This is a question that many folks ask, and if they ask this question the most common answer is no. I 100% disagree with that. Cheerleading is one of the toughest, most time consuming, and dangerous sports that you can participate in.
In competitive cheerleading there are many components. Stunting, Tosses, Tumbling, Jumps, and Dance sections are a few of the most crucial parts that make up a routine. All these sections are scored by technique, quantity, difficulty, and creativity. Most folks will ask, “How do we maximize our score in a routine?” Simply enough, there are usually charts on the internet that tell you how many people you need to participate in each section to max out your teams score.
Stunting is when one person (usually known as a flier or upper woman) gets held in the air by typically 3 or less other individuals (referred to as foundations), when stunting the bases must find a creative way to get the girl into the atmosphere and then only catch their feet. Normally this means that the flier is going to need to spin or flip in the floor to get to the top of the stunt with the help of her foundations tossing her up. This may be the most dangerous part of cheerleading in the event the bases and flier are not trained correctly. The flier has to know how to control her body and the bases need to be able to capture the flier as she flips and spins on the way down or up from a stunt.
As we get to the tumbling section a lot of individuals will need to comprehend the mental and physical strength which has to do with this particular part of cheerleading. Tumbling is exactly what you see on the Olympics when the gymnasts are flipping all over the place in their floor routines. While the cheerleaders and gymnasts make this look easy, it requires a whole lot of time to get all of these critical skills for the team you are on. A good example of a team that maximizes their higher-level tumbling abilities is Top Gun: TGLC.
Tosses are almost like stunting except the objective of a throw is to throw the flier as high in the air as your can then catcher her on down the road. The bases must focus on the girl that’s in the air the whole time as she does her spins, kicks, and flips while you will find bright lights which are shining on the stage beaming in their eyes. All of them must make certain that they do their jobs because when the flier messes up then she kicks a base and doesn’t get caught, if the foundations look away or get diverted then the flier strikes the floor and can become seriously injured.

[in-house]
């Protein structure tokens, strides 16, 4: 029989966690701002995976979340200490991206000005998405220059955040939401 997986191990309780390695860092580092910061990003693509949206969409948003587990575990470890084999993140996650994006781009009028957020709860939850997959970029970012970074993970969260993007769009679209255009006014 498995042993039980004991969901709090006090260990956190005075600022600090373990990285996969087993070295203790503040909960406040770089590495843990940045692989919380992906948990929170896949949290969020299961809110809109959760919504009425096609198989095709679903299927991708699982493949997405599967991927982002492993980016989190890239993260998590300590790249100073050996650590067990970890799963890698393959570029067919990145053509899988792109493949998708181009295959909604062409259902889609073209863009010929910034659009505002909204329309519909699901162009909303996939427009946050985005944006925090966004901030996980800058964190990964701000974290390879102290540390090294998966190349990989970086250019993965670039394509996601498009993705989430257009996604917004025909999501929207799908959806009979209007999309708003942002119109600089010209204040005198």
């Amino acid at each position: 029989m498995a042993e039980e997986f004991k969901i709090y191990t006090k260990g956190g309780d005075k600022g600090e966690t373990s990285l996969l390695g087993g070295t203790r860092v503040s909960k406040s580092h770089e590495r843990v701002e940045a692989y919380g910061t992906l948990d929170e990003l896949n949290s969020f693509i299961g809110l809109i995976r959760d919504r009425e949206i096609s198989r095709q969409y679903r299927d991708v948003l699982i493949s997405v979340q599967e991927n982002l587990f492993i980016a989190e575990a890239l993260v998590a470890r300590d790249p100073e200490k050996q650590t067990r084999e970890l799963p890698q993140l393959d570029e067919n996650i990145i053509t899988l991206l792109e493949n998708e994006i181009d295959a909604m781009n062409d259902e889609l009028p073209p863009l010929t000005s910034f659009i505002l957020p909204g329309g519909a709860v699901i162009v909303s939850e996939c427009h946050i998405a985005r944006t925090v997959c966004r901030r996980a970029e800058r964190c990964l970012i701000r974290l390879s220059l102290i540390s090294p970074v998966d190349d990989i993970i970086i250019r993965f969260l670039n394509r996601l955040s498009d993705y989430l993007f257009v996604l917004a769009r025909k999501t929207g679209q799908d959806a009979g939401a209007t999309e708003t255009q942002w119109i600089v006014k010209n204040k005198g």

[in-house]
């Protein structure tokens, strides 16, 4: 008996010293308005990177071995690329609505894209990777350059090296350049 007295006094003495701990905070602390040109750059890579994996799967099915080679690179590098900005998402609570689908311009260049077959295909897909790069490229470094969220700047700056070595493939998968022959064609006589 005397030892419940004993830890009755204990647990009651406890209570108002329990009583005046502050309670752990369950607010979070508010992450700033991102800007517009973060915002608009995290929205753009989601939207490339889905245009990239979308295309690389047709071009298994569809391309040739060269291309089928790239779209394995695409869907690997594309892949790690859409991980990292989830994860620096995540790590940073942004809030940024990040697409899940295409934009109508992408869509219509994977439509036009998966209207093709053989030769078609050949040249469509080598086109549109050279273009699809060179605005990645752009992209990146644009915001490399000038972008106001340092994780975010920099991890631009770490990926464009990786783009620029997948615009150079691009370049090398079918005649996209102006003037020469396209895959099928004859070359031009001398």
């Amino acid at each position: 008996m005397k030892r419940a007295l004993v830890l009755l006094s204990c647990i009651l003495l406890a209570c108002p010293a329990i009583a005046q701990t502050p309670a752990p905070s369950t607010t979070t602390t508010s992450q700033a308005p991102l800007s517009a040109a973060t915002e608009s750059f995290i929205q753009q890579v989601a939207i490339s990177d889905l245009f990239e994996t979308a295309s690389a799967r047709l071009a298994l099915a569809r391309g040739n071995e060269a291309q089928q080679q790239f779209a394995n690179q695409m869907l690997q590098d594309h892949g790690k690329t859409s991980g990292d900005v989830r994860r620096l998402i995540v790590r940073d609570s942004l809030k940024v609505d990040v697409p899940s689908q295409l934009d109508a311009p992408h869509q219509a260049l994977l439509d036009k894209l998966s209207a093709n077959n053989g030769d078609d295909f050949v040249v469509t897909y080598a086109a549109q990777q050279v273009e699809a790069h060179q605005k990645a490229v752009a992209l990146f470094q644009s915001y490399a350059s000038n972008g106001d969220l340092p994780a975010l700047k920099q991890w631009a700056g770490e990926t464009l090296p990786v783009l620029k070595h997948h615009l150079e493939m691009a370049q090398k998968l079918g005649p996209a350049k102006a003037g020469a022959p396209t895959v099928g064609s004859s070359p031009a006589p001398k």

For the 2017-2018 cheerleading season at least 75% of the athletes on the team must perform 2 connected jumps with one extra jump or 3 connected jumps to maximize their score. Jumps need the cheerleader to jump of the floor and reach a position with their legs. Jumps are my biggest struggle because they take a whole lot of time and hip flexor strength for them to an appropriate height. Depending on what degree the team is some of these athletes even have to bring a tumbling pass attached to a jump.
This is normally at the end of a routine and just lasts about 15 seconds. Trainers will go incremental and section-by-section to be certain that each and every motion and every movement is created at the exact time it is supposed to. Most teams will incorporate hip-hop or other styles of dance to give the end of the regular a flair and sass.
Most people don’t realize how much work is put to a cheerleading routine. For the whole 2 minutes and 30 seconds these athletes are focused and committed to this routine. Just like soccer or baseball they spend hours and hours in the gym working to perfect those skills to succeed. Cheerleading is a sport and the kids are most defiantly athletes.